Compliance with ISO 26262 requires that hardware and software be designed for safety, such as using fallback paths, self-monitoring and redundancy. Hardware is required to be tested according to the ASIL level in which it is operating. Hardware or software that does not impact any safety-critical function (for example the GUI for a car’s touch screen) have a lower ASIL classification than ADAS functions that can have a significant impact on safety. Because ADAS functions make high-level decisions for the driver, they usually must be certified to a high ASIL classification, such as ASIL-D.

 

Figure 2. ASIL compliance levels assess the potential danger of a failure. Level A has marginal safety issues whereas Level D is likely to result in multiple fatalities and major injuries.

 

That means that getting safety certification of an ADAS product can take quite a long time. The logical way to reduce the time and cost to get certification is to use hardware that has been pre-certified and software development tools (such as compilers and performance libraries like LAPACK) to make full-system-level ISO 26262 certification more expedient and raise the level of safety.

There is a standard for software development as well. Automotive SPICE (ASPICE) is a standard framework for designing and assessing automotive software development processes. Effective implementations lead to better processes and better product quality.

 

Figure 3. Using safety-certified hardware and software development tools can expedite system certification.

 

One other standard that bears mentioning is IEEE 2020. This standard is currently in draft form. It specifies methods and metrics for measuring and testing the quality of automotive images to ensure consistency and create cross-industry reference points. This is a future-looking standard that is not yet published but will have an important impact on ADAS functions that rely on cameras, image processing, computer vision and other vehicle perception technologies.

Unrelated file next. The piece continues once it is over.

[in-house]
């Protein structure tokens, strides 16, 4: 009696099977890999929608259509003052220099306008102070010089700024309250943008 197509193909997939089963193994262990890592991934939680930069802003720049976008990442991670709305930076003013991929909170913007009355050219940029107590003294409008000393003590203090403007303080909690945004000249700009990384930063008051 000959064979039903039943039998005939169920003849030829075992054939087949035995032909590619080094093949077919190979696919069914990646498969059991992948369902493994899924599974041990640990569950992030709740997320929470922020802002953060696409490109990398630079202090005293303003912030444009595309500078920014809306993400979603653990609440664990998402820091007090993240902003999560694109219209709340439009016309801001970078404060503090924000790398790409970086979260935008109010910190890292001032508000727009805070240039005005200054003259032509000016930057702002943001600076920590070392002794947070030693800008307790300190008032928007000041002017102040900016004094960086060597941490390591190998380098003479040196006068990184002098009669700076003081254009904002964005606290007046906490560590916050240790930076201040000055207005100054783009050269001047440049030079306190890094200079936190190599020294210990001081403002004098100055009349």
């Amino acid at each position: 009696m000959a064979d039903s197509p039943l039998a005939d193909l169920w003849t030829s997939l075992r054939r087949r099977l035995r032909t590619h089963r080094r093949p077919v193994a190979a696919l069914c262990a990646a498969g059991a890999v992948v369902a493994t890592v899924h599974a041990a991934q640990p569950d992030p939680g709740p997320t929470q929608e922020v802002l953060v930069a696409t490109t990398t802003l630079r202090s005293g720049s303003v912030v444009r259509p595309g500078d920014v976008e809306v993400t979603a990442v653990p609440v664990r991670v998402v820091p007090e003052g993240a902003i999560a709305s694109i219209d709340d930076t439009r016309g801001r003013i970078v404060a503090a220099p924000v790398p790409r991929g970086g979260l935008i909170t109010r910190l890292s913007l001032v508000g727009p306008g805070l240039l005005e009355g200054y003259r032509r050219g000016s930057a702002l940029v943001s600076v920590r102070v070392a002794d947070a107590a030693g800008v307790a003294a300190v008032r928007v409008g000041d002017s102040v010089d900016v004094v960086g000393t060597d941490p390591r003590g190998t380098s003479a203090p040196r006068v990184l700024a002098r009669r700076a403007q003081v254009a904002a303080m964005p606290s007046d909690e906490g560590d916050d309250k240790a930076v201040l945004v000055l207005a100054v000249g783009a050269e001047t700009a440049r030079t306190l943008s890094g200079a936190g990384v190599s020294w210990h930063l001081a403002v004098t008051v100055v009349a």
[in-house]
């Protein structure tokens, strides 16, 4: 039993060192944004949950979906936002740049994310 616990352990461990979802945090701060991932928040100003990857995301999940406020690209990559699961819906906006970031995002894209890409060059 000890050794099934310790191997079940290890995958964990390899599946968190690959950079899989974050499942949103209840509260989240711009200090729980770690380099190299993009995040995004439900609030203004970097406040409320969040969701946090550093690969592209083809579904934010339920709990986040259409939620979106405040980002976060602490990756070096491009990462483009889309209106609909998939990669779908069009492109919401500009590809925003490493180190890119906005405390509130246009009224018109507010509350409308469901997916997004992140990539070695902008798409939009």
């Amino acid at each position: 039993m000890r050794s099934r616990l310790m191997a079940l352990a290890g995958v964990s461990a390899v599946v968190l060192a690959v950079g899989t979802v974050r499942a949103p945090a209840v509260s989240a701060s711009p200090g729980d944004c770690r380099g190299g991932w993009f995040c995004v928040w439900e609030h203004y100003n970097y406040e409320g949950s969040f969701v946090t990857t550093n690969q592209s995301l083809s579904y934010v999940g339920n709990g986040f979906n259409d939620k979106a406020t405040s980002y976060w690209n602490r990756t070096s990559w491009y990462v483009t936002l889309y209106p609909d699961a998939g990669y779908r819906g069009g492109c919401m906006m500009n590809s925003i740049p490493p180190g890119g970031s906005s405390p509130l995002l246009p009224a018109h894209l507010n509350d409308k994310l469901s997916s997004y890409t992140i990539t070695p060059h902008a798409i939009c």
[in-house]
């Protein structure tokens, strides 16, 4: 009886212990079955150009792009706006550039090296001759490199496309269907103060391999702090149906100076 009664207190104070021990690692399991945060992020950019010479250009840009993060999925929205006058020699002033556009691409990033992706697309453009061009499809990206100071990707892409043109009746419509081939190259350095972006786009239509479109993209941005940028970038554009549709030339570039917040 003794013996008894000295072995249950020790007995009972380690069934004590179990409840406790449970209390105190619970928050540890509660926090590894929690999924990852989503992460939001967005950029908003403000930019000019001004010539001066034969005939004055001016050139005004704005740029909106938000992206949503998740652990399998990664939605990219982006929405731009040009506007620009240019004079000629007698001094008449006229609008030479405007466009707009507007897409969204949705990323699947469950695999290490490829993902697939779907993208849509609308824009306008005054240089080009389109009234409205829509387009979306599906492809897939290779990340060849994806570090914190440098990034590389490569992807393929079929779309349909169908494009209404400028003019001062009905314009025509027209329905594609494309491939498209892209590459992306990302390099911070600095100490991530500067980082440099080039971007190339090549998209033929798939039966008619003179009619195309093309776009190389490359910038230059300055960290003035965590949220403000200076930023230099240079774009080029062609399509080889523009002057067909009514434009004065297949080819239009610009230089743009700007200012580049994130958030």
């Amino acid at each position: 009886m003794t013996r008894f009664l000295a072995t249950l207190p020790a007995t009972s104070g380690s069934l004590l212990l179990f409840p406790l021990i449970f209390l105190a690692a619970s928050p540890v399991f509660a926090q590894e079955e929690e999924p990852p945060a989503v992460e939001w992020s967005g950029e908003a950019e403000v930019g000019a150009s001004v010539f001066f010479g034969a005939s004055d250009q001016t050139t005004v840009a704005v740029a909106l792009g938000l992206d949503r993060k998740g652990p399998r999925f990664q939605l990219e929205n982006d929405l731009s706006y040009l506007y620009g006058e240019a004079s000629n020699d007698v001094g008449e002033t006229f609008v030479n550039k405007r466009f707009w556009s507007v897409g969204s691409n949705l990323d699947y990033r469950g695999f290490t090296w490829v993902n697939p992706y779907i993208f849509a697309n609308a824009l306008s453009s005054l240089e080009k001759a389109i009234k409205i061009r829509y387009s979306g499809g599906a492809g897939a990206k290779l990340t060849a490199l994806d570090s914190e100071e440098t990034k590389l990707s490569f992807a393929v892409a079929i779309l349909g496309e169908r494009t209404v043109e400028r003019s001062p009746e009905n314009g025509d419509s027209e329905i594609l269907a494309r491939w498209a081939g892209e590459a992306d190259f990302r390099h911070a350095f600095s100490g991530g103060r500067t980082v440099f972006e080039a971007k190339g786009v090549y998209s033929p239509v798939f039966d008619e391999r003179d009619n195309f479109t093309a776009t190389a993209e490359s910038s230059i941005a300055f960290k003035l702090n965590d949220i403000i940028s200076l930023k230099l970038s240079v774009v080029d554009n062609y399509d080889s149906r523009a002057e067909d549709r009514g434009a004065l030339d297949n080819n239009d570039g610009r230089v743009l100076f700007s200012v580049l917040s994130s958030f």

Choosing Hardware and Software with Standards in Mind

When choosing hardware and software for automotive applications, especially ADAS applications that require stringent safety certification, the best solution is to rely on proven suppliers with products optimized for the application.

For automotive and especially ADAS systems, it is critical to use processors and other hardware specifically designed for the safety and power consumption constraints. There are several proven processor options for automotive applications. These are all ISO 26262-compliant and make excellent choices. For ADAS applications, most contain multiple cores for both safety and for offloading specific duties to co-processors.

Multiple-core processors can significantly increase safety as well as improve performance. Some have hardware safety cores integrated to ensure memory integrity. Some also have DSP capabilities for processing sensor data. Choosing a targeted processors that is already ISO 26262-compliant can greatly simplify your design as well as save time when it comes to certification.

While at first glance, “a compiler is a compiler” might seem true, but it certainly is not. All compilers make choices about the code to generate from the C/C++ input. With the myriad of built-in features and cores in automotive-oriented processors, it’s important that the compiler be aware of those features and produce code that is optimized for those features.

Choosing a compiler that is ASPICE-certified at Level 2 means that you can rest assured that the product has been developed according to processes that are proven and enable you to meet the required safety standards, which means your application is more likely to be error-free. Not only does using an ASPICE-certified compiler result in better code, it can also save money.

 

Standards: Too Limiting?

I’ve been asked the question “Do standards limit the creativity of engineers?” Frankly, I believe it to be just the opposite. Standards are like any other design constraint: they take the ambiguity out of the design and let the designer focus on the problem and how to creatively solve that problem within the scope of the constraints.

When safety and operational standards become constraints, it is abundantly clear what performance levels must be achieved. There is no need to define those constraints that have already been defined by a standards committee — that time is now available to define and design creative solutions. Using ISO 26262-compliant hardware and ASPICE-certified compilers also gives time benefits to designers.

All-in-all, the automotive safety standards in place, as well as those being developed, are a key to achieving safer, more efficient and eventually self-driven vehicles.

 


 

Don't miss Mark's followup interview on the future of design in autonomous vehicles.

 

Cover image courtesy of Steve Jurvetson.